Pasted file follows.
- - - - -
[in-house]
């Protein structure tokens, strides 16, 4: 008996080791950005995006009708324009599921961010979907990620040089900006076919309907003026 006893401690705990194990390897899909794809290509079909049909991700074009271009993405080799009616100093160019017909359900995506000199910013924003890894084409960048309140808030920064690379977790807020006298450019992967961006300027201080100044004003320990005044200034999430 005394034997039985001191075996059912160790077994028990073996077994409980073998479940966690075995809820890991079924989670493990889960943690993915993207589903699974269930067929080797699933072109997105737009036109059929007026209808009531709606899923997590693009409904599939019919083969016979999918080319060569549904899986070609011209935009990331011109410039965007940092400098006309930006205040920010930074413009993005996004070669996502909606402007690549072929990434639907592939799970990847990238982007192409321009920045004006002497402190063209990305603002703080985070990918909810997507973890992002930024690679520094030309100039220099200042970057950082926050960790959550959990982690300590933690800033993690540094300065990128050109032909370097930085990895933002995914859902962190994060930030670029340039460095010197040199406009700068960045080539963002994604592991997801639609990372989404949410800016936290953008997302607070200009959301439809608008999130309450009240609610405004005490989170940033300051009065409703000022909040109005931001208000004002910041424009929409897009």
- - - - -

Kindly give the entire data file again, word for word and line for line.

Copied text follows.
[in-house]
């Protein structure tokens, strides 16, 4: 008996080791950005995006009708324009599921961010979907990620040089900006076919309907003026 006893401690705990194990390897899909794809290509079909049909991700074009271009993405080799009616100093160019017909359900995506000199910013924003890894084409960048309140808030920064690379977790807020006298450019992967961006300027201080100044004003320990005044200034999430 005394034997039985001191075996059912160790077994028990073996077994409980073998479940966690075995809820890991079924989670493990889960943690993915993207589903699974269930067929080797699933072109997105737009036109059929007026209808009531709606899923997590693009409904599939019919083969016979999918080319060569549904899986070609011209935009990331011109410039965007940092400098006309930006205040920010930074413009993005996004070669996502909606402007690549072929990434639907592939799970990847990238982007192409321009920045004006002497402190063209990305603002703080985070990918909810997507973890992002930024690679520094030309100039220099200042970057950082926050960790959550959990982690300590933690800033993690540094300065990128050109032909370097930085990895933002995914859902962190994060930030670029340039460095010197040199406009700068960045080539963002994604592991997801639609990372989404949410800016936290953008997302607070200009959301439809608008999130309450009240609610405004005490989170940033300051009065409703000022909040109005931001208000004002910041424009929409897009």